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The Cornell Institute for African Development is a major location of academic and policy discourse on Africa. A wide ranging program of conferences, topical seminars, and lectures provides an abundance of pertinent scholarly work on Africa. IAD publishes scholarly books including conference volumes, many as part of a book series published in collaboration with Cambridge Scholars Publishing. The IAD/CSP Book Series makes these materials available to a much wider community. IAD also publishes an occasional paper series and our flagship newsletter, Africa Notes.


When Courts Do Politics: Public Interest Law and Litigation in East Africa
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Joe Oloka-Onyango

Cambridge University Press 2017

Using the phenomenon of public interest litigation (PIL) as the primary focus of analysis, this book explores the manner in which the judicial branch of government in the three East African states of Kenya, Tanzania and Uganda has engaged with questions traditionally off-limits to adjudication and court-based resolution. It is rooted in an incisive investigation of the history of politics and governance in the sub-region, accompanied by an extensive repertoire of judicial decisions. It also provides a critical and informative account of the manner in which courts of law have engaged with State power in a bid to alternatively deliver or subvert justice to the socially marginalized and the politically victimized.

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Poverty Reduction in the Course of African Development
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An edited volume based on papers presented at an IAD symposium, the book honors the work of Erik Thorbecke, H.E. Babcock Professor of Economics, for his lifetime achievements on poverty reduction, especially in Africa.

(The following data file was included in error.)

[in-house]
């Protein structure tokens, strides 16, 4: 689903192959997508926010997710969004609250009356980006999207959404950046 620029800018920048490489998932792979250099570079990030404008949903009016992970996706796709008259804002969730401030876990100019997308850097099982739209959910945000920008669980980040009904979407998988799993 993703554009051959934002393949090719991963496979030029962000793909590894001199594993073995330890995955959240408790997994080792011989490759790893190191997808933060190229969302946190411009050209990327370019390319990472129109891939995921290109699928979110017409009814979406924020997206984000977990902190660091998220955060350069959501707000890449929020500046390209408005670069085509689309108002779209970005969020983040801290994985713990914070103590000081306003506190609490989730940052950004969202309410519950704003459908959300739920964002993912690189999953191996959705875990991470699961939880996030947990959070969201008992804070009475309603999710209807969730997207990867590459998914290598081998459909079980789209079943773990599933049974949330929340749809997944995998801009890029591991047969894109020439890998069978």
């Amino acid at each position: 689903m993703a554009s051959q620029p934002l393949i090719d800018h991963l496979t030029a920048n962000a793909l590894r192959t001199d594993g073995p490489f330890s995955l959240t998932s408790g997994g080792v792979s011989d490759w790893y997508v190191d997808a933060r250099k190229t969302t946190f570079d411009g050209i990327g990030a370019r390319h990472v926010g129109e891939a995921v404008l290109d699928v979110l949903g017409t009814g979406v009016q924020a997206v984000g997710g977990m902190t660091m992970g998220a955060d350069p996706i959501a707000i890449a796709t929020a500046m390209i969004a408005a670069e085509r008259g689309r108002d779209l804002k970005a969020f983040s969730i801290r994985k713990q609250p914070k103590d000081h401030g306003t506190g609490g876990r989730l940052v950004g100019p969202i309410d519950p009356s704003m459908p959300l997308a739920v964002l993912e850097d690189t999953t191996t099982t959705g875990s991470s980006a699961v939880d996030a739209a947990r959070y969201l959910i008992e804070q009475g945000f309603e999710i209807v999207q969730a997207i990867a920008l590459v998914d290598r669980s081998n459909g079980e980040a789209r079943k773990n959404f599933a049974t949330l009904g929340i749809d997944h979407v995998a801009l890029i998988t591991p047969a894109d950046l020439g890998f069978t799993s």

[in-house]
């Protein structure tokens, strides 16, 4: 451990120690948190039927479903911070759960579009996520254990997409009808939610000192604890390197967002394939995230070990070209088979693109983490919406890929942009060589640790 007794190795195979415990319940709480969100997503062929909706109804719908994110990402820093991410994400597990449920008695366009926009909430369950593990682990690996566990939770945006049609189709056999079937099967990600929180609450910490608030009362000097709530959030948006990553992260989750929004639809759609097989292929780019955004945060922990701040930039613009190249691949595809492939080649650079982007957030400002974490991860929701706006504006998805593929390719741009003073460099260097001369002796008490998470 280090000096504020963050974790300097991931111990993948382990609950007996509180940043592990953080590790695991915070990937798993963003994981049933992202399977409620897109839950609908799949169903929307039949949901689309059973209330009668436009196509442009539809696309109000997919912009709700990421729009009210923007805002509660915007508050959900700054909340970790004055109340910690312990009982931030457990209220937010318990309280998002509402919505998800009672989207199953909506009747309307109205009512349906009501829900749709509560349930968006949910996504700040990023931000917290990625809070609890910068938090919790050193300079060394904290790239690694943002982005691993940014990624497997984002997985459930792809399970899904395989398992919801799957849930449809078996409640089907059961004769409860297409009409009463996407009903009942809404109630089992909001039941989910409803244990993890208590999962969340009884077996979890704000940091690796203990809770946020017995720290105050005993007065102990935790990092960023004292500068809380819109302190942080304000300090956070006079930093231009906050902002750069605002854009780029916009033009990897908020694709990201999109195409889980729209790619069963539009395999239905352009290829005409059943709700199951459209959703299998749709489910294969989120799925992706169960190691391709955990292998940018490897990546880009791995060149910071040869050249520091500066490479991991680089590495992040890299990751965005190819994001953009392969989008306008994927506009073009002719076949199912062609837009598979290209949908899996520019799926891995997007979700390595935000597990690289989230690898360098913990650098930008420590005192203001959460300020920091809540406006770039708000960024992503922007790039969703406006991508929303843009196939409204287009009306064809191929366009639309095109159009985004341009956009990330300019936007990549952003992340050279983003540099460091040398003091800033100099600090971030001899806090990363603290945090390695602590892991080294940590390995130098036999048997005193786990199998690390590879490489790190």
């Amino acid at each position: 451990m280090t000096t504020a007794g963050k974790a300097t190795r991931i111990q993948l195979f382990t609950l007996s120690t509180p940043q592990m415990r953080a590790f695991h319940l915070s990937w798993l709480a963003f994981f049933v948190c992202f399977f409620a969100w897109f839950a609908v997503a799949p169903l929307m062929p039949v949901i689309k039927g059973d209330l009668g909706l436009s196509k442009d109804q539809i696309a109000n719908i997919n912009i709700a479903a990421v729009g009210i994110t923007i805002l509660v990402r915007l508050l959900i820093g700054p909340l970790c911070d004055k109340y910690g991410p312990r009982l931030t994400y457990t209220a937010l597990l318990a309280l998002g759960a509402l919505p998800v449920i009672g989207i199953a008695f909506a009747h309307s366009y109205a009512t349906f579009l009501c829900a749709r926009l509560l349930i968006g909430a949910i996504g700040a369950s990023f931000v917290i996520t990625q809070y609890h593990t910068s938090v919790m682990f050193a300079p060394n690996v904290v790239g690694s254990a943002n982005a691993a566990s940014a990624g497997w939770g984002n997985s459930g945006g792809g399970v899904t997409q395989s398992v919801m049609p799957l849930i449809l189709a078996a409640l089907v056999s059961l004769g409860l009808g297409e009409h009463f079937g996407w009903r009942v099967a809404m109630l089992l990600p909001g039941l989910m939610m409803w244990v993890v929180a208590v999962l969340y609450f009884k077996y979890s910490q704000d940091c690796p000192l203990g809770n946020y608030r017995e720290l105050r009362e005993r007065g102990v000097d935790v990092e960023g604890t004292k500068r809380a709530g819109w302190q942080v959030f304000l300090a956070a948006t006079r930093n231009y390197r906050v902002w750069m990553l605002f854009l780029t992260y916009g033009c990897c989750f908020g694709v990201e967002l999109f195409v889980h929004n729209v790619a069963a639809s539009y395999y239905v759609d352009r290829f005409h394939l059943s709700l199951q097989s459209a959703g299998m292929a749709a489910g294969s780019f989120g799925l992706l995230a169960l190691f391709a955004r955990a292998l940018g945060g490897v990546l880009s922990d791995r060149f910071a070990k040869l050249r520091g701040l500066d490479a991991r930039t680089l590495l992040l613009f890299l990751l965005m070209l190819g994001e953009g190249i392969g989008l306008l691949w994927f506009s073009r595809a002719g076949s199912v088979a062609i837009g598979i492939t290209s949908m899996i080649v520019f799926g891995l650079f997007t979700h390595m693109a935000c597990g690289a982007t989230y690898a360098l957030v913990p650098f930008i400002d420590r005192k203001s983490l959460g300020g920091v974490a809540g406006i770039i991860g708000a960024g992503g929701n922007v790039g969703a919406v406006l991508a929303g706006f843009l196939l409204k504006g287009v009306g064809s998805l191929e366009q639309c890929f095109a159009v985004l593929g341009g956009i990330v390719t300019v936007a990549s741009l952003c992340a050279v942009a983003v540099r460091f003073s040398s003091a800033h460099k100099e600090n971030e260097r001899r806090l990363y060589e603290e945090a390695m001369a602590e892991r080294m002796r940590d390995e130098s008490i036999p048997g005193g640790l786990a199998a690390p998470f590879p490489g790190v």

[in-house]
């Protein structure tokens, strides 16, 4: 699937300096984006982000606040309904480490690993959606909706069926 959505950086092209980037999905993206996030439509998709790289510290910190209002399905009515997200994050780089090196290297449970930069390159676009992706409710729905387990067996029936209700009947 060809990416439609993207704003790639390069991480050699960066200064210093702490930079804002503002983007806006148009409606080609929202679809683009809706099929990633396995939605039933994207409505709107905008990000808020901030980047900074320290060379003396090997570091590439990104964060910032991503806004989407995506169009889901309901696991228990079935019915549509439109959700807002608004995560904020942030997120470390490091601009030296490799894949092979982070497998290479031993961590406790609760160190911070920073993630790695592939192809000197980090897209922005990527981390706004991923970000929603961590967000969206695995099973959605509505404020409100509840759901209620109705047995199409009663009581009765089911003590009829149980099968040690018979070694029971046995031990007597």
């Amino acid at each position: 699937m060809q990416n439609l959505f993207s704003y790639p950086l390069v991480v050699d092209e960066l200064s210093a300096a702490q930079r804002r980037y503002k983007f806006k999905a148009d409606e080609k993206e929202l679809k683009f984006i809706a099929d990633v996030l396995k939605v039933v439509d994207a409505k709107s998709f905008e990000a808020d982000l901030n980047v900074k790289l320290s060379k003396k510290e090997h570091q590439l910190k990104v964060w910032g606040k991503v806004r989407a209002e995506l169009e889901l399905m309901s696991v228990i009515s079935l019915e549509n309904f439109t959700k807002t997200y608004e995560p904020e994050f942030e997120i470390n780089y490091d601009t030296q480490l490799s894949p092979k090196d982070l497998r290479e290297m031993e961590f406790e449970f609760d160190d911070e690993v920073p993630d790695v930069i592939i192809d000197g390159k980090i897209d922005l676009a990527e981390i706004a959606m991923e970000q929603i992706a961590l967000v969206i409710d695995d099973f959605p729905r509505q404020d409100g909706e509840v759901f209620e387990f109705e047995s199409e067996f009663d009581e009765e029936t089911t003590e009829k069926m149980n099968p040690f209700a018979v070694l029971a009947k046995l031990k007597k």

In light of the opportunities and the challenges facing African economies in the 21st century, the volume traces the evolution of poverty in the course of economic development in sub-Saharan Africa. By engaging with, and seeking to develop on, the work of Professor Erik Thorbecke, it examines the evolving dynamics of poverty in multiple dimensions. It also discusses how to lay down foundations for improved governance and institutions that will realize inclusive development in sub-Saharan Africa. Thus, the volume contributes to our understanding of dynamics of pro-poor growth and pro-growth poverty reduction, and to the on-going policy and academic debates on how to overcome fragility and vulnerability and secure inclusive development through socio-economic transformation in sub-Saharan Africa.

Machiko Nissanke is Emeritus Professor of Economics at the School of Oriental and African Studies, University of London. She previously worked at the University of Oxford, Birkbeck College, and University College London.

Muna Ndulo is Professor of Law and Elizabeth and Arthur Reich Director of the Leo and Arvilla Berger International Legal Studies Program at Cornell Law School, and Director of Cornell University's Institute for African Development. He is also Honorary Professor of Law at the University of Cape Town and Extra Ordinary Professor of Law at Free State University.

Oxford University Press 2017, 360 pages, 978-0-19-879769-2

Growing Democracy in Africa: Elections, Accountable Governance, and Political Economy

Edited by Muna NDULO and Mamoudou GAZIBO

Cambridge Scholars Publishing 2016

What is the state of governance in sub-Saharan Africa? Is it possible to identify best practices and approaches to establishing political systems that promote accountability, transparency, peace, and civic space to all? These are the questions addressed in this book.

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Problems, Promises, and Paradoxes of Aid: Africa's Experience
Aid book

Edited by Muna NDULO and Nicolas VAN DE WALLE

Cambridge Scholars Publishing 2014

This book is an anthology of essays contributing new scholarship to the contemporary aid discourse. It provides an interdisciplinary investigation of the role of aid in African development, compiling the work of historians, political scientists, legal scholars, and economists to examine where aid has failed and to offer new perspectives on how aid can be made more effective.